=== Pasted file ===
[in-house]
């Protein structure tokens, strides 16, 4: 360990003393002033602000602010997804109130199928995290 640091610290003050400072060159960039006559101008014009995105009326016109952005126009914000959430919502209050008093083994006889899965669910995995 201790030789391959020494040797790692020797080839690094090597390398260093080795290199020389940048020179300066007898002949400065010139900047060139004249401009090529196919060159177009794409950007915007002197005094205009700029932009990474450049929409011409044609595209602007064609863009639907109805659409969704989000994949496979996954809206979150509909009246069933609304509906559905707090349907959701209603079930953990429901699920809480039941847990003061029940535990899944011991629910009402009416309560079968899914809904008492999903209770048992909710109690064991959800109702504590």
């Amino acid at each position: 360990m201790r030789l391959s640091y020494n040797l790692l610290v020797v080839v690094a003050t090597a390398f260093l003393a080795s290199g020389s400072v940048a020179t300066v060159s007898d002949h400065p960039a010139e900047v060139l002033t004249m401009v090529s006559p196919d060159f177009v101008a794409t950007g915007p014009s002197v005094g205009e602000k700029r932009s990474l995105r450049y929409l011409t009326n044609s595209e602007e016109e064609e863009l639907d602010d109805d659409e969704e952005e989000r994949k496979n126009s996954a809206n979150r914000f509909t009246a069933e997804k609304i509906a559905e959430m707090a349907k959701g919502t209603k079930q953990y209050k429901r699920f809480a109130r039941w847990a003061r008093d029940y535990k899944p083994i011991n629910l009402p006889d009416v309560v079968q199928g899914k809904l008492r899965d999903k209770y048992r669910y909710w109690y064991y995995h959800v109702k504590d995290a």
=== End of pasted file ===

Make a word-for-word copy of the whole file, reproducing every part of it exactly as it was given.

[in-house]
């Protein structure tokens, strides 16, 4: 360990003393002033602000602010997804109130199928995290 640091610290003050400072060159960039006559101008014009995105009326016109952005126009914000959430919502209050008093083994006889899965669910995995 201790030789391959020494040797790692020797080839690094090597390398260093080795290199020389940048020179300066007898002949400065010139900047060139004249401009090529196919060159177009794409950007915007002197005094205009700029932009990474450049929409011409044609595209602007064609863009639907109805659409969704989000994949496979996954809206979150509909009246069933609304509906559905707090349907959701209603079930953990429901699920809480039941847990003061029940535990899944011991629910009402009416309560079968899914809904008492999903209770048992909710109690064991959800109702504590």
């Amino acid at each position: 360990m201790r030789l391959s640091y020494n040797l790692l610290v020797v080839v690094a003050t090597a390398f260093l003393a080795s290199g020389s400072v940048a020179t300066v060159s007898d002949h400065p960039a010139e900047v060139l002033t004249m401009v090529s006559p196919d060159f177009v101008a794409t950007g915007p014009s002197v005094g205009e602000k700029r932009s990474l995105r450049y929409l011409t009326n044609s595209e602007e016109e064609e863009l639907d602010d109805d659409e969704e952005e989000r994949k496979n126009s996954a809206n979150r914000f509909t009246a069933e997804k609304i509906a559905e959430m707090a349907k959701g919502t209603k079930q953990y209050k429901r699920f809480a109130r039941w847990a003061r008093d029940y535990k899944p083994i011991n629910l009402p006889d009416v309560v079968q199928g899914k809904l008492r899965d999903k209770y048992r669910y909710w109690y064991y995995h959800v109702k504590d995290a």